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In Collaborative Workflows with InDesign and InCopy Anne-Marie Concepción shows how Adobe InCopy and InDesign work together, helping editors and designers collaborate on publications, and save time and money, with no additional hardware, software, or expensive publication management systems. This course shows how to set up for the workflow, how to address cross-platform Mac and Windows issues when working in a mixed environment, how to work with remote writers and designers, and how to integrate with Microsoft Word. Exercise files are included with the course.
So far I've shown you how InCopy can open up InDesign layouts and I will be showing you how InCopy can open up assignments. InCopy can open up its own native finals and templates, but there's one more file type that you might find very useful that InCopy can open directly and that is Microsoft Word files, either .DOC or .DOCX. So let's give that a shot. I'm going to go to the File > Open menu and in my exercise file I have this little sidebar for the Joshua Trees article that is a Microsoft Word article.
So this scenario is pretty common, I mean you might be working on stories in Word or very often people are sending you content in Word and your workflow might be decided that the editors are responsible for converting the Microsoft Word docs into InCopy docs. And then from there they will either copy and paste or place the checked out story in a layout or assignment or the designer will take that prepped InCopy file from the editor and flow it into layout. So all you need to do is go to File > Open and then click Open. You will always immediately get this Microsoft Word Import Options dialog box that has a whole bunch of questions asking you what you want to do as far as formatting, what kinds of information from the Word document you want to retain.
If you watch the other video where I talked about importing Word file, this is the exact same dialog box. So mainly this stuff up here, you can basically ignore. It's this stuff down here that you want attention to and it's asking what do you want to do with the formatting. The main choices are remove the styles and formatting but retain a local override as an option. It's like when you select a few words and make them bold or italic, this will retain that and this option with the strip out all styles and formatting like Normal, Heading 1, and that kind of stuff, because normally you don't want to retain those styles from Word. You want to apply your InCopy styles or the ones that you've gotten from InDesign into InCopy. Or maybe you do want to retain those Word styles for some reason.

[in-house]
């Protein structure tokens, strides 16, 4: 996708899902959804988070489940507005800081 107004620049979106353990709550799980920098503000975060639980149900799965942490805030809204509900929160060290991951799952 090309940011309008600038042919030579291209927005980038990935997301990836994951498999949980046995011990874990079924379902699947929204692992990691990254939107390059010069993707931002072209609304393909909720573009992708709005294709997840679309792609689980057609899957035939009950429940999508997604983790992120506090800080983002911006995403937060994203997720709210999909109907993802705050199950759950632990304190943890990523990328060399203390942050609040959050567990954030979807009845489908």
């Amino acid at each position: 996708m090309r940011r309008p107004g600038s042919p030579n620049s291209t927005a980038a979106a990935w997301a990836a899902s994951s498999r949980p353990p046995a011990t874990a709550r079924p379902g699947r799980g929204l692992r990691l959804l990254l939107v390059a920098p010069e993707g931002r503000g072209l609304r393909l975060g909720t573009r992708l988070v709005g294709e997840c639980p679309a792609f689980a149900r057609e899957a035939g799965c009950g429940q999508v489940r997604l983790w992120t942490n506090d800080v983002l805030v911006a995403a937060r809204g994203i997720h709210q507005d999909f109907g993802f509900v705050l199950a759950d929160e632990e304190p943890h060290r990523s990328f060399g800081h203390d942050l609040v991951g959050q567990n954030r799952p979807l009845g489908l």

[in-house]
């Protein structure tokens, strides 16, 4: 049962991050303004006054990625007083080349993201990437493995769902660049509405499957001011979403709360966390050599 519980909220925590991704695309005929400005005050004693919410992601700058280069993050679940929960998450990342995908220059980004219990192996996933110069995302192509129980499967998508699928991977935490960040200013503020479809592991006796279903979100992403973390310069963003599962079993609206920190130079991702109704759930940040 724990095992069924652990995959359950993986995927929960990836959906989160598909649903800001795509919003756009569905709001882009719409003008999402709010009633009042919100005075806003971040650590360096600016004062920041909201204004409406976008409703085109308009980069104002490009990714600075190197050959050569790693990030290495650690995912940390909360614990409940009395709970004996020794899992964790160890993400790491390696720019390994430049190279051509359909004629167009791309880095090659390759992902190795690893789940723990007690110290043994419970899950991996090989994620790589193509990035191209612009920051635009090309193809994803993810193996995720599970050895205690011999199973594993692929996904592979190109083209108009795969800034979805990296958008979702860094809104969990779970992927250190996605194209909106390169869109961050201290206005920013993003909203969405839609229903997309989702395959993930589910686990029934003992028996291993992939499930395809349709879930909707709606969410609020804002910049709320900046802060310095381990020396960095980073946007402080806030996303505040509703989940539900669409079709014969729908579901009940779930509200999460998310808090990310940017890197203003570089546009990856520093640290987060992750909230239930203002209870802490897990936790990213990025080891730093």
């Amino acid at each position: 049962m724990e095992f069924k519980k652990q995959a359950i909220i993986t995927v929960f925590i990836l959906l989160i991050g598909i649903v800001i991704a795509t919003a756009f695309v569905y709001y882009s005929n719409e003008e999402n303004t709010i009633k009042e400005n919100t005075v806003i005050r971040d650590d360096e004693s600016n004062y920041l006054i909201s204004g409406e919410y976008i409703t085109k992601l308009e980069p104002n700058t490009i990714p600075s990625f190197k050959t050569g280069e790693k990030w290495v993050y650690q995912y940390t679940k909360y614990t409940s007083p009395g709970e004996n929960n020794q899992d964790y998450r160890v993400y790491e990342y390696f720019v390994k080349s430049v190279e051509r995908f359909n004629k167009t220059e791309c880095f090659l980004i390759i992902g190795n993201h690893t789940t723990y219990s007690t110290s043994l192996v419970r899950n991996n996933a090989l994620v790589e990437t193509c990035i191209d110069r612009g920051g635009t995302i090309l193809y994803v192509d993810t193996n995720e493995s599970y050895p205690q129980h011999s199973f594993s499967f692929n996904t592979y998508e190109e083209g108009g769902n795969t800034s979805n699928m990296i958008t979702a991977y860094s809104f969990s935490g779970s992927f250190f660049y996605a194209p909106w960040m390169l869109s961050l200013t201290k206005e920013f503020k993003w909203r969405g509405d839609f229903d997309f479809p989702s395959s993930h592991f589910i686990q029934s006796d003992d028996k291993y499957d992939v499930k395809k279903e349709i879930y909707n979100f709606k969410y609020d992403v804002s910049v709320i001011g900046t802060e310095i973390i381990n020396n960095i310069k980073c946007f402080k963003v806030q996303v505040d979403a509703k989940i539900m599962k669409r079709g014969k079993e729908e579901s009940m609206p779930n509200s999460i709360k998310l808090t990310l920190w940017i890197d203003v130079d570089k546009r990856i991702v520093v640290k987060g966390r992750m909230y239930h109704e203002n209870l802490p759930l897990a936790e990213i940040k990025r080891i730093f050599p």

Maybe you have set it up so that the Word people are using the same exact names for styles as you're using in your layout, which works out well, or you want to customize the style import or you can map the styles in Microsoft Word for ones that are existing in InCopy. But this doesn't make much sense because we don't have any styles yet. We don't have a document open. So actually right now what I'm going to choose is Remove Styles and Formatting from Text and Tables but Preserve Local Overrides, and we will click OK. It opens the doc and let's zoom in here with Command or Ctrl+Plus a few times.
And you see it has retained all the text and the local overrides, such as this instance of italic and these instances of bold have been retained. So if I click in here and open up the Paragraph Styles panel, we didn't bring in any of Word styles like Normal or anything like that. And we could go ahead and apply our own styles to this, either in this document or after we copy and paste it or place it into a checked out story in a layout document.
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